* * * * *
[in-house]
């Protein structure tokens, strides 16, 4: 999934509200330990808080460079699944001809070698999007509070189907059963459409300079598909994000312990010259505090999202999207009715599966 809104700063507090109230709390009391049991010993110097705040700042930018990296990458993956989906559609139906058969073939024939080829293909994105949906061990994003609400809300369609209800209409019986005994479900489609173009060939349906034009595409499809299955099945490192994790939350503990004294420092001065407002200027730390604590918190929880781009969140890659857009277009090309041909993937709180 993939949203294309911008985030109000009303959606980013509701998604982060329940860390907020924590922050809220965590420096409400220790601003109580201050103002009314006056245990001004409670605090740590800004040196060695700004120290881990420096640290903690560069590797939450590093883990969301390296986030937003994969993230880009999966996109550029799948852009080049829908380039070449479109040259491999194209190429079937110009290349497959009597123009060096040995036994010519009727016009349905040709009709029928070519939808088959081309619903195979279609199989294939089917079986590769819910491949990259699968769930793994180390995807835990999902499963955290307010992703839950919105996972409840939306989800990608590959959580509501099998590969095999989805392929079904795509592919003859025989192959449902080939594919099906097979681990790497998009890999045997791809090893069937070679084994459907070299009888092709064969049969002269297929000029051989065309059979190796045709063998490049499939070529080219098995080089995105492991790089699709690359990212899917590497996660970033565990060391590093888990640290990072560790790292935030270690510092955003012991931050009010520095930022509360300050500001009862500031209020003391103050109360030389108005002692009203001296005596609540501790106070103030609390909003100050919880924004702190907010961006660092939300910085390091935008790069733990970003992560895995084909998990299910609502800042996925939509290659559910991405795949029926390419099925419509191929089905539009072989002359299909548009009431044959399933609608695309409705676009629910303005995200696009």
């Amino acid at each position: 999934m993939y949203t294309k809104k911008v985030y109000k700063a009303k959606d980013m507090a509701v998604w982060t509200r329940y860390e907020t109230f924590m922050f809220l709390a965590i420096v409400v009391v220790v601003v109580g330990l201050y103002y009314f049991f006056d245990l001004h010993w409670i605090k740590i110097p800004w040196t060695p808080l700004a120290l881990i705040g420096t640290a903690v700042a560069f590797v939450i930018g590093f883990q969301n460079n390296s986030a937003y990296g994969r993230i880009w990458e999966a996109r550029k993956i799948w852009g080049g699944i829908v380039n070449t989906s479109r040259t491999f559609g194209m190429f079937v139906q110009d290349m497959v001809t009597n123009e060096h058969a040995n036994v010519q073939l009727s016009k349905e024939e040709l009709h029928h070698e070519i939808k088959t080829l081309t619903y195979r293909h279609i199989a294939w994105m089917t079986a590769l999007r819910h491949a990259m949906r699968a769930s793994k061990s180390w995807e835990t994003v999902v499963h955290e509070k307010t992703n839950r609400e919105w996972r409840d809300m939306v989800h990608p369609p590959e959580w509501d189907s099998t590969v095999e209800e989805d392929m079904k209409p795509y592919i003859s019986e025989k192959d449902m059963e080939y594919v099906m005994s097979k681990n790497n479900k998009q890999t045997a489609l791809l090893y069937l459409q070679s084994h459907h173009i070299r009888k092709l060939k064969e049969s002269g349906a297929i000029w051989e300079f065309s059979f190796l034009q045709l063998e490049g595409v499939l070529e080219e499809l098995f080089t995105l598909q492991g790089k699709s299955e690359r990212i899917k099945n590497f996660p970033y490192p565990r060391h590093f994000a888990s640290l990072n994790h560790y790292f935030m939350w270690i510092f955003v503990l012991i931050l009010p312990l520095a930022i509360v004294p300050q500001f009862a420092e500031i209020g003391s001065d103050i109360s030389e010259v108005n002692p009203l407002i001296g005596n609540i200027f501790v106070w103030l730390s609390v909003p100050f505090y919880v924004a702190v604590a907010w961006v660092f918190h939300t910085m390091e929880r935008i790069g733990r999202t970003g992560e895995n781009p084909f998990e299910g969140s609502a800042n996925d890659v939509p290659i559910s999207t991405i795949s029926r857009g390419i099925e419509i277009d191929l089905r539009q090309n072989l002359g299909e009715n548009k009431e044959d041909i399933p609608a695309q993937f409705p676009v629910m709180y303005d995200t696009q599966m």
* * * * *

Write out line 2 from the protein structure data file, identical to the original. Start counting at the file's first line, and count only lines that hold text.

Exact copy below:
């Protein structure tokens, strides 16, 4: 999934509200330990808080460079699944001809070698999007509070189907059963459409300079598909994000312990010259505090999202999207009715599966 809104700063507090109230709390009391049991010993110097705040700042930018990296990458993956989906559609139906058969073939024939080829293909994105949906061990994003609400809300369609209800209409019986005994479900489609173009060939349906034009595409499809299955099945490192994790939350503990004294420092001065407002200027730390604590918190929880781009969140890659857009277009090309041909993937709180 993939949203294309911008985030109000009303959606980013509701998604982060329940860390907020924590922050809220965590420096409400220790601003109580201050103002009314006056245990001004409670605090740590800004040196060695700004120290881990420096640290903690560069590797939450590093883990969301390296986030937003994969993230880009999966996109550029799948852009080049829908380039070449479109040259491999194209190429079937110009290349497959009597123009060096040995036994010519009727016009349905040709009709029928070519939808088959081309619903195979279609199989294939089917079986590769819910491949990259699968769930793994180390995807835990999902499963955290307010992703839950919105996972409840939306989800990608590959959580509501099998590969095999989805392929079904795509592919003859025989192959449902080939594919099906097979681990790497998009890999045997791809090893069937070679084994459907070299009888092709064969049969002269297929000029051989065309059979190796045709063998490049499939070529080219098995080089995105492991790089699709690359990212899917590497996660970033565990060391590093888990640290990072560790790292935030270690510092955003012991931050009010520095930022509360300050500001009862500031209020003391103050109360030389108005002692009203001296005596609540501790106070103030609390909003100050919880924004702190907010961006660092939300910085390091935008790069733990970003992560895995084909998990299910609502800042996925939509290659559910991405795949029926390419099925419509191929089905539009072989002359299909548009009431044959399933609608695309409705676009629910303005995200696009």